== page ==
We also created order in the portfolio and, in doing so, worked consequently on its concentration and optimisation. The product “real estate“ was shifted to the foreground and we addressed, and in the end significantly improved, the rather modest occupancy rate. That was one of my main concerns. In the office sector, we raised our occupancy rate from about 75% to over 90% in two and a half years. The overall portfolio rate started at roughly 84% and is now close to 93%. Which is an absolute top value in the real estate industry.

Another important assignment was to improve our credit profile and cut our financing costs. We succeeded here, and also made the organisation leaner and more efficient. And last but not least, it was also important to discard the rucksack of historical lawsuits by investors and other legal disputes. That has also been completed. In short: We concentrated on the areas which differentiate IMMOFINANZ from its competitors and can now finally present ourselves to the market under the same conditions. We have done our homework and now want to move over to the fast lane.

This has already been recognised in part on the stock exchange. But the fast lane would also include your plans with CA Immo. Together you would be one of the top five or six players in Continental Europe. Is size really that important in the real estate business?

Yes, size is playing an increasingly important role. Two factors, above all, are decisive here. On the one hand, costs: Take a look at the construction cost index, for example in Germany. The development costs for office and retail properties have risen by 16% since 2010. That means construction costs are a growing share of the total investment volume. And a company must be able to carry this. On the other hand, strict regulation – keyword Basel IV – has led the banks to further reduce their financing volumes in the real estate sector. A large player who can obtain favourably priced refinancing on the Eurobond market in this environment has clear competitive advantages. Take a look at Unibail Rodamco. In a single transaction, the group raises between 500 million and one billion euros on the bond market – and that at conditions near 1.5%. There are a lot of potential savings here.

And neither IMMOFINANZ nor CA Immo can play in this league at the present time?

The two companies alone are much too small. Together it would work.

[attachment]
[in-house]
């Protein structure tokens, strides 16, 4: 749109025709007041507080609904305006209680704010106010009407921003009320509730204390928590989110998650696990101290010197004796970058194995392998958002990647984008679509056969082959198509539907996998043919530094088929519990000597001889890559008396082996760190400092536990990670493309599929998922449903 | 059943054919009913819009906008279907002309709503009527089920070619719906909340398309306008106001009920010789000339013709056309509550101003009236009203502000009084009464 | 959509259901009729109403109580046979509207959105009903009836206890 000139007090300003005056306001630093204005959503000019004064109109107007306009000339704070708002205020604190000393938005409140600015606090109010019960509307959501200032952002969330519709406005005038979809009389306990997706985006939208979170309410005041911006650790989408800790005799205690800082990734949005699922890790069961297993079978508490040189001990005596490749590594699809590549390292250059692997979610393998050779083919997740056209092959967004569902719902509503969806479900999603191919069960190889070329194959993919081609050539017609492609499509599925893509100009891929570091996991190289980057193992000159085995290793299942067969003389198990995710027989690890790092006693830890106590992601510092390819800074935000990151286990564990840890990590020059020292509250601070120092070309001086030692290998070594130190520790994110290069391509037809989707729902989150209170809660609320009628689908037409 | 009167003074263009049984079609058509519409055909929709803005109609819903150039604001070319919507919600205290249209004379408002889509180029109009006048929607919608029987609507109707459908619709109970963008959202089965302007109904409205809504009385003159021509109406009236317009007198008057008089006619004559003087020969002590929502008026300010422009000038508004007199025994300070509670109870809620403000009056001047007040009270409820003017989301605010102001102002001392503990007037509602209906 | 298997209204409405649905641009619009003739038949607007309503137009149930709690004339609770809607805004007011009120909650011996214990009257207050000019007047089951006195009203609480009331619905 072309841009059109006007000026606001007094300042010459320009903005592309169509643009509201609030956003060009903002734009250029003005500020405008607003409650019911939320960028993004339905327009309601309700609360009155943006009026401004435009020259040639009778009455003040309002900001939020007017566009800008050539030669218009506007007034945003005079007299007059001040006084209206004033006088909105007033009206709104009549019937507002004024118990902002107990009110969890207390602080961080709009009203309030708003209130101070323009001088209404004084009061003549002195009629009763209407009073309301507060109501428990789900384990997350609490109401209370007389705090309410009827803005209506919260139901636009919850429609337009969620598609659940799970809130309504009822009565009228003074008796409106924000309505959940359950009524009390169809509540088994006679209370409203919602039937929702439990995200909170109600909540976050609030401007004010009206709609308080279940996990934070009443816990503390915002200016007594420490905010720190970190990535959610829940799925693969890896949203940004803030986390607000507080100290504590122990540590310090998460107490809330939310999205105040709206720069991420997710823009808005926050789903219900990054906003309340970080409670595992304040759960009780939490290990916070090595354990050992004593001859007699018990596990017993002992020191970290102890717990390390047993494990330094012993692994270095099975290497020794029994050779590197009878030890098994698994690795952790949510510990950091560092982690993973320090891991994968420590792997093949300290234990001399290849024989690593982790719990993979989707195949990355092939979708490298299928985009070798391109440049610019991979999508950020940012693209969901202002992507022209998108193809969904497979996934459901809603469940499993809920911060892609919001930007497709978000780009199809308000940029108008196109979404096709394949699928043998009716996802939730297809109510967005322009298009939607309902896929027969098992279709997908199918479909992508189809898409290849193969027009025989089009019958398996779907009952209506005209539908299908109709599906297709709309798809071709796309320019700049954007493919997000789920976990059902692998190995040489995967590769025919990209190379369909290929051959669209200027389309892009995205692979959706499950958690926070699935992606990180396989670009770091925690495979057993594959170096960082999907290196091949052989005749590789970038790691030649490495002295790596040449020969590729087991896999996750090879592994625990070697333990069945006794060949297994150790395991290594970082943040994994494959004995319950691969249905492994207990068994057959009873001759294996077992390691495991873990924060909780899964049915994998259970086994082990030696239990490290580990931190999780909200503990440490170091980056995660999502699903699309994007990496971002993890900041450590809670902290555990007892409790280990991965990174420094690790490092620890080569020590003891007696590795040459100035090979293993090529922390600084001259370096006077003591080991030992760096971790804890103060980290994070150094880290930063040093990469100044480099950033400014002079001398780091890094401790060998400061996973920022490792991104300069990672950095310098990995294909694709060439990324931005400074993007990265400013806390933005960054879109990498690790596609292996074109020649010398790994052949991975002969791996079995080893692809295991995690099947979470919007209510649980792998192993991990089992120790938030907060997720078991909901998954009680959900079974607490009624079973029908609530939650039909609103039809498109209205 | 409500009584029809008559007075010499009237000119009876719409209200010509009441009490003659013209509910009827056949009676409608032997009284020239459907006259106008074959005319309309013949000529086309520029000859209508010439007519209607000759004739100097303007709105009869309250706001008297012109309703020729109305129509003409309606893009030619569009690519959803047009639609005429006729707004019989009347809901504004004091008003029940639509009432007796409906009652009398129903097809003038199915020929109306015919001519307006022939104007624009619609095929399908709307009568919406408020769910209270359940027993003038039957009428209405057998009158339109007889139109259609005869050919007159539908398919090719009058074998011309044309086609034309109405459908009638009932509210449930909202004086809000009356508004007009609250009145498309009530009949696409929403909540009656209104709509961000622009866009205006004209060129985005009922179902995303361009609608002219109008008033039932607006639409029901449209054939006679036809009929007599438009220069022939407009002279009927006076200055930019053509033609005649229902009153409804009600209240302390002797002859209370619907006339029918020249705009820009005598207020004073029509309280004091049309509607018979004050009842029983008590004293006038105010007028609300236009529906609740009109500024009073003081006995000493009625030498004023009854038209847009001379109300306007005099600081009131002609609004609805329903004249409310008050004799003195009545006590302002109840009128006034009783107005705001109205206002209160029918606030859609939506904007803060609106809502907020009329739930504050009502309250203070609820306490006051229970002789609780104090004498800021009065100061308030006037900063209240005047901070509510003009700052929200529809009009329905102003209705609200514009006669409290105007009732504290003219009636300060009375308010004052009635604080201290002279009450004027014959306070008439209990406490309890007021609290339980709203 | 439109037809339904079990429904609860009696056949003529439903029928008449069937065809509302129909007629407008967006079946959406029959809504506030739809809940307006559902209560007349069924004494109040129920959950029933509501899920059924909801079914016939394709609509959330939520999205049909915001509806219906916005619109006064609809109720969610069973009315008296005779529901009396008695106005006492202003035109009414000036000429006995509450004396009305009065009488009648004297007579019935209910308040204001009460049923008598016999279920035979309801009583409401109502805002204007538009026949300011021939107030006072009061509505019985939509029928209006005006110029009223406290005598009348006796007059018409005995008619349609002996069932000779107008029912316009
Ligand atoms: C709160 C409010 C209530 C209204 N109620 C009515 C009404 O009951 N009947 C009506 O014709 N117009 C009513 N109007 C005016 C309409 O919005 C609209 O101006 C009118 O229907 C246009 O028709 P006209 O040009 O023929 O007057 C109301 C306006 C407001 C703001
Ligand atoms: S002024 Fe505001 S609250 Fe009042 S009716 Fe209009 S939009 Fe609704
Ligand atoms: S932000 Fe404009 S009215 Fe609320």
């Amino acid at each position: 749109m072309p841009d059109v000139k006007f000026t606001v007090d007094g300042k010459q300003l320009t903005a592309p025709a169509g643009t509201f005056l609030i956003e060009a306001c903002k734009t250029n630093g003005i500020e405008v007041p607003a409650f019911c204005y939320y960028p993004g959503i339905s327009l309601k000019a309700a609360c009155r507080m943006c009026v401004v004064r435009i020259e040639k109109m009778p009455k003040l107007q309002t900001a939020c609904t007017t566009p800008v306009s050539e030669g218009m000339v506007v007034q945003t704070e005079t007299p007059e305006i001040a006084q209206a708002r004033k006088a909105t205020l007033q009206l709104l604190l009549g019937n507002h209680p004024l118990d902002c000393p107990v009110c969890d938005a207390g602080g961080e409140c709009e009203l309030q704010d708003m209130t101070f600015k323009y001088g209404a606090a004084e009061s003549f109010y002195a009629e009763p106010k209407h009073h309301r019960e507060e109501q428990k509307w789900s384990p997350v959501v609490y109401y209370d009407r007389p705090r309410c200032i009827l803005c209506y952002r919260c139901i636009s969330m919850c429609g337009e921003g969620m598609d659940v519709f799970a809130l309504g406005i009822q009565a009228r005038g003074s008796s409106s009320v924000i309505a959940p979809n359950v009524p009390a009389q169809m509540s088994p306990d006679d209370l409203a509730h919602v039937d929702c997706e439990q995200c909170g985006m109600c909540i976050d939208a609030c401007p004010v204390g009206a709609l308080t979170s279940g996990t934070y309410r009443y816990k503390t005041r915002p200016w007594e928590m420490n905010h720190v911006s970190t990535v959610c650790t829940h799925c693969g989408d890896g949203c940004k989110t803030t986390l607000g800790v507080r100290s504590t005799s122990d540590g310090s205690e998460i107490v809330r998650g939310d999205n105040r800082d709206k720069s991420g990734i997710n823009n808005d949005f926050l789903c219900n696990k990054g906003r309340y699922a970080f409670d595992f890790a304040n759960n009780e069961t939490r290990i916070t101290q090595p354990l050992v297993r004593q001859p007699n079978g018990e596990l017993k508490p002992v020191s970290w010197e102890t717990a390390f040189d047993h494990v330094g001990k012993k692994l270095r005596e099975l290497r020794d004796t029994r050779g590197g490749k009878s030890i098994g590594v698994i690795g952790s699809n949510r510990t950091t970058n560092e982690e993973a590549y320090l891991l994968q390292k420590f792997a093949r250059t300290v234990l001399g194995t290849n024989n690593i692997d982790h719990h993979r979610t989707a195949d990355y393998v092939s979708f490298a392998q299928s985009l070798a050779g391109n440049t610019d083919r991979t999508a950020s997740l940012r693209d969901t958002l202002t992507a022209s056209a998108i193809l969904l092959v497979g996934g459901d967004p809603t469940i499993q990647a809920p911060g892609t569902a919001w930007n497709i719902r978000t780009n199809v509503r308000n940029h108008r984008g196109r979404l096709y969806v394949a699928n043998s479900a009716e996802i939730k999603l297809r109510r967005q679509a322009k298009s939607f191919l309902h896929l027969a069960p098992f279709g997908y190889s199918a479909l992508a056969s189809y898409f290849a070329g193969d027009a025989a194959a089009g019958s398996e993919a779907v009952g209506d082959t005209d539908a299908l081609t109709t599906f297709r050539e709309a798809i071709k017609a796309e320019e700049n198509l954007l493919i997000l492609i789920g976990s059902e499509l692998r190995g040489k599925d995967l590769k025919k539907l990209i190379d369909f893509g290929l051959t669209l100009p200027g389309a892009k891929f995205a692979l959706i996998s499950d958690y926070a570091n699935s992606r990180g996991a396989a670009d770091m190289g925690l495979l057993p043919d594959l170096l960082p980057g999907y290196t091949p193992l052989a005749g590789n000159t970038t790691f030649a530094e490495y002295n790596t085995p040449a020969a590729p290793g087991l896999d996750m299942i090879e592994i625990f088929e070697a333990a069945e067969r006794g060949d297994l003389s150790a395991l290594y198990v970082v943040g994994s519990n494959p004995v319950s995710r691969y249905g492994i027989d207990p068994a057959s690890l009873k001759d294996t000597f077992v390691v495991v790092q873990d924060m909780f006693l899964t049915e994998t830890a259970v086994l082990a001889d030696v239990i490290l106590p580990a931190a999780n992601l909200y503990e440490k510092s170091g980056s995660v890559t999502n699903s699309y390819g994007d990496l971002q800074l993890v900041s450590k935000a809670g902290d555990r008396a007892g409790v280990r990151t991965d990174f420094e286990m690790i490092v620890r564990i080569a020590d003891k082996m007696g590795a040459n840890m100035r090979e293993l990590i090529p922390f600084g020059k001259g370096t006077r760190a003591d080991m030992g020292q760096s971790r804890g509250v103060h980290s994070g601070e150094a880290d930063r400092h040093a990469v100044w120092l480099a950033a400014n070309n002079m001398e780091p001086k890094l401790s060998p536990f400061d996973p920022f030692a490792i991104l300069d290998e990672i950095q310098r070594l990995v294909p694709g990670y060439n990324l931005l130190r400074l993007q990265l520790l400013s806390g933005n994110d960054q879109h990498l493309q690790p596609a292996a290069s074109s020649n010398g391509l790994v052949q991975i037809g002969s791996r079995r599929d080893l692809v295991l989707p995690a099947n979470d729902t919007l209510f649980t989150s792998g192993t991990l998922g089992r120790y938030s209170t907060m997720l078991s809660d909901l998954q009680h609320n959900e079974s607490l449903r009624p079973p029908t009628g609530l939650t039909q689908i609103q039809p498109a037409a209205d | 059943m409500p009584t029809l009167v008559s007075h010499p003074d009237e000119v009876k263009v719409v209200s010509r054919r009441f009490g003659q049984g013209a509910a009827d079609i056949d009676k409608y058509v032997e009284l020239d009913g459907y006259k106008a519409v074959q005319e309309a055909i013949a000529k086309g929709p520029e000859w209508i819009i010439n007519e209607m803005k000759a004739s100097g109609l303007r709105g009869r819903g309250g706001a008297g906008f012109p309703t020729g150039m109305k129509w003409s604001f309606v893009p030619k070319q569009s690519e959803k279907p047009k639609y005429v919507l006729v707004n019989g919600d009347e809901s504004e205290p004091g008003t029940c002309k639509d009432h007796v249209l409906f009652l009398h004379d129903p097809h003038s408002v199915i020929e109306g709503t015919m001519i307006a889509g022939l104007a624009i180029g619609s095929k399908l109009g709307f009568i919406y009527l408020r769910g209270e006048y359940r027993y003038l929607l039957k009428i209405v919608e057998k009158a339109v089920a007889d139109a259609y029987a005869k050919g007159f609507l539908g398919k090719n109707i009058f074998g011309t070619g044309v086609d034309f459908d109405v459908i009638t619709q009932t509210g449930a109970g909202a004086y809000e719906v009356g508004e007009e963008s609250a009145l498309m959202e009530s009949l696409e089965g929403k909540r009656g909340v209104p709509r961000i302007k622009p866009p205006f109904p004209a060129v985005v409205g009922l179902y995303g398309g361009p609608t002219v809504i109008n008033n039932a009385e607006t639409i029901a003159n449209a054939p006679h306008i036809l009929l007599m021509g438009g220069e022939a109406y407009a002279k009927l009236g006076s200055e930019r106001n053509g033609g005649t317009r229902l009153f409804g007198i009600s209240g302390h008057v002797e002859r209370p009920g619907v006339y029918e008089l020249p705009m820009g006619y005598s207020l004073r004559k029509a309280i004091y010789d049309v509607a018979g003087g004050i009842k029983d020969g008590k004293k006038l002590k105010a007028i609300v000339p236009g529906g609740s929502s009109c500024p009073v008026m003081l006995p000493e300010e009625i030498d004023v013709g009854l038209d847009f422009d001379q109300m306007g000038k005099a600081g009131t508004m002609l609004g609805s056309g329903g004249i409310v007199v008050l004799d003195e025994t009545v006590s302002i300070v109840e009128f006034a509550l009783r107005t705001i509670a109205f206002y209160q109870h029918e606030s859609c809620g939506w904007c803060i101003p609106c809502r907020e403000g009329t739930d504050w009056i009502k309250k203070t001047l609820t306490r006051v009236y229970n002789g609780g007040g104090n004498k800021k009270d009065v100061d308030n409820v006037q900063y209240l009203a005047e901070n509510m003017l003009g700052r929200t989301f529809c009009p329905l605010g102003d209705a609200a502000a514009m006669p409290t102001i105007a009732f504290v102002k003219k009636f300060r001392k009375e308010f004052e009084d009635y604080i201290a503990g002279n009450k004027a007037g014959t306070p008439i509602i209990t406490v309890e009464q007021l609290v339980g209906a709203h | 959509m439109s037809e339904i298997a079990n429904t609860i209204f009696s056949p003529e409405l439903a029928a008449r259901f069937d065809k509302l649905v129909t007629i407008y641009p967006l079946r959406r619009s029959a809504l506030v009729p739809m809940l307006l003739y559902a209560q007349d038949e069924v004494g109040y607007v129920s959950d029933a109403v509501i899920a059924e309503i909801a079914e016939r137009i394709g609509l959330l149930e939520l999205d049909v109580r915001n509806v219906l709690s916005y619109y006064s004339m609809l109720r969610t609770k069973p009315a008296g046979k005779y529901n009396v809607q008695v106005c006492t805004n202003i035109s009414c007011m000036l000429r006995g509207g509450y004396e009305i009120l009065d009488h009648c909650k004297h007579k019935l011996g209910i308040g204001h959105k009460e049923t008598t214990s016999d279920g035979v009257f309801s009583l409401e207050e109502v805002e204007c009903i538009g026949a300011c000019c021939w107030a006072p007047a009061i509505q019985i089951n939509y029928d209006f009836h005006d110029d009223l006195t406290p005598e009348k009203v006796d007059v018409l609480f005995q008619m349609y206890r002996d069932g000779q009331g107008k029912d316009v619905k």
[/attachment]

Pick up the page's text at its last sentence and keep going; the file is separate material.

On the project pipeline: Could it be realised faster together?

Yes, of course. That’s true, above all, for CA Immo with its extensive land reserves in the major German cities and in the currently very good market environment. IMMOFINANZ has also developed a profitable and very attractive portfolio in Germany, which is now approaching completion. Our first project with RWTH Aachen University has already been transferred to the tenants, and the new headquarters for trivago and Uniper in the Düsseldorf Medienhafen will be completed next year. These are all very clearly structured and solid projects.

Let’s go back briefly to IMMOFINANZ’s financing: You restructured a number of things. Satisfied?

Yes, without a doubt. We substantially reduced the volume of bonds with historically high interest rates and sharply cut our financing costs. Roughly two and a half years ago the company had roughly one billion Euros of bonds outstanding, which were scheduled to mature in the years up to 2018. Included here were bonds with very high interest rates of 5.25% and 4.75%. We resolved this situation in a number of steps and, with our recent refinancing at the beginning of 2017, reduced interest costs over the medium-term by 21 million Euros per year. Our convertible bond 2018, which still has a volume of nearly 300 million Euros and a term ending in 2018, is now in the money. That means rational investors can be expected to choose conversion. We will then have only one convertible bond outstanding: We issued it this year in January with a volume of nearly 300 million Euros – the coupon equals 2% and will drop to 1.5% as soon as we receive a rating.

In other words, you want a rating ...

Yes, that is also on our list. And in the past years, we eliminated a number of hurdles that would stand in the way of an investment grade rating. As soon as we have separated our Moscow portfolio, we intend to start the rating process.

You mean the historical legal disputes with investors?

Yes, on the one hand, the termination of these issues, which initially had a value in dispute of more than 300 million Euros. But also the reduction of our loan-to-value ratio, meaning our debt financing in relation to the book value of our properties. We were at 46% by the end of June, down from nearly 50% at year-end 2016. And if you assume our convertible bond 2018 will be converted into equity in March 2018, our LTV would be 41.5%.

On the ongoing issue of Russia: Is the separation of the Russian properties a condition for the merger or not? Who actually specified this condition?

It was our decision, which we announced together with the purchase of a 26% investment in CA Immo. What was behind this? Russia has a completely different risk profile than the rest of our portfolio – and the political risk seen by investors in this country has increased substantially. You can earn a lot in Russia for a number of years, but politics can change completely from one day to the next. That’s not the case in the EU or in our core markets. For that reason, IMMOFINANZ is no longer the best owner for these shopping centers. Our investors share this opinion, and immediately eliminated our Russian properties from our market valuation when the crisis started.

You were also confronted with wishes from so-called “activist investors“. How do you deal with this?

Offensively. I maintain regular and intensive contacts with our investors. As a matter of fact, I had an appointment with several private investors shortly before our meeting today.

In conclusion: Where do you see the group in three years?

As one of the largest players on the commercial property market in Europe with a clear focus on its brands and high appeal for its shareholders.